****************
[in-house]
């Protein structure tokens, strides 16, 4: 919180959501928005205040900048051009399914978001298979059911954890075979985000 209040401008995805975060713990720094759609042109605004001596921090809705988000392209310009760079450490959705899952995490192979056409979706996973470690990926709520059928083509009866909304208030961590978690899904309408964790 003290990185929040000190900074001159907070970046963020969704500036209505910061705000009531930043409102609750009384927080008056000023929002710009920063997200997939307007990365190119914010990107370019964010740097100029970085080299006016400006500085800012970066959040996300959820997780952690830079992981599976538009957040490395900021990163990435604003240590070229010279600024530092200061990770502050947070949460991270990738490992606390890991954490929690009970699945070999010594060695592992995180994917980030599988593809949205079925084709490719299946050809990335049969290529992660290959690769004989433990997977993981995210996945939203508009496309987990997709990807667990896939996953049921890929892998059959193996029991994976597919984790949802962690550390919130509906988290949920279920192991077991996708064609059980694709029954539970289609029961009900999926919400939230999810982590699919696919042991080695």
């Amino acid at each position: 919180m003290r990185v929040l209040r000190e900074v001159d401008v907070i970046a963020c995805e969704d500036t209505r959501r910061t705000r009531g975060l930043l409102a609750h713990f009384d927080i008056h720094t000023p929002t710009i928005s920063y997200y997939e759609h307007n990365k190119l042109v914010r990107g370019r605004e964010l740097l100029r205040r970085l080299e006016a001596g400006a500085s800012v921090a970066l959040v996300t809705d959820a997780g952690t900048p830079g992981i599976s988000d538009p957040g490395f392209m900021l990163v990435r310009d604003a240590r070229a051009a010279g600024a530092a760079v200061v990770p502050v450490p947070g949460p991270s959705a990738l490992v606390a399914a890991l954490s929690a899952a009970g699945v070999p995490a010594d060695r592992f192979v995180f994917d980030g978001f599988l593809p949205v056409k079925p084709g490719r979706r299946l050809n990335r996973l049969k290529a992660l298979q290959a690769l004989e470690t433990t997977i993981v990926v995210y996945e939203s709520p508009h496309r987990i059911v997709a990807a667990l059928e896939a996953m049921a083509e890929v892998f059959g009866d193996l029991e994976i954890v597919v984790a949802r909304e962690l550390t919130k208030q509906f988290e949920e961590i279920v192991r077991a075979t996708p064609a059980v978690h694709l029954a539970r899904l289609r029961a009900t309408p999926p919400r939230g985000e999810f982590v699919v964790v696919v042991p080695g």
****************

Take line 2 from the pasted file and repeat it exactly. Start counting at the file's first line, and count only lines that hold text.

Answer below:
């Protein structure tokens, strides 16, 4: 919180959501928005205040900048051009399914978001298979059911954890075979985000 209040401008995805975060713990720094759609042109605004001596921090809705988000392209310009760079450490959705899952995490192979056409979706996973470690990926709520059928083509009866909304208030961590978690899904309408964790 003290990185929040000190900074001159907070970046963020969704500036209505910061705000009531930043409102609750009384927080008056000023929002710009920063997200997939307007990365190119914010990107370019964010740097100029970085080299006016400006500085800012970066959040996300959820997780952690830079992981599976538009957040490395900021990163990435604003240590070229010279600024530092200061990770502050947070949460991270990738490992606390890991954490929690009970699945070999010594060695592992995180994917980030599988593809949205079925084709490719299946050809990335049969290529992660290959690769004989433990997977993981995210996945939203508009496309987990997709990807667990896939996953049921890929892998059959193996029991994976597919984790949802962690550390919130509906988290949920279920192991077991996708064609059980694709029954539970289609029961009900999926919400939230999810982590699919696919042991080695």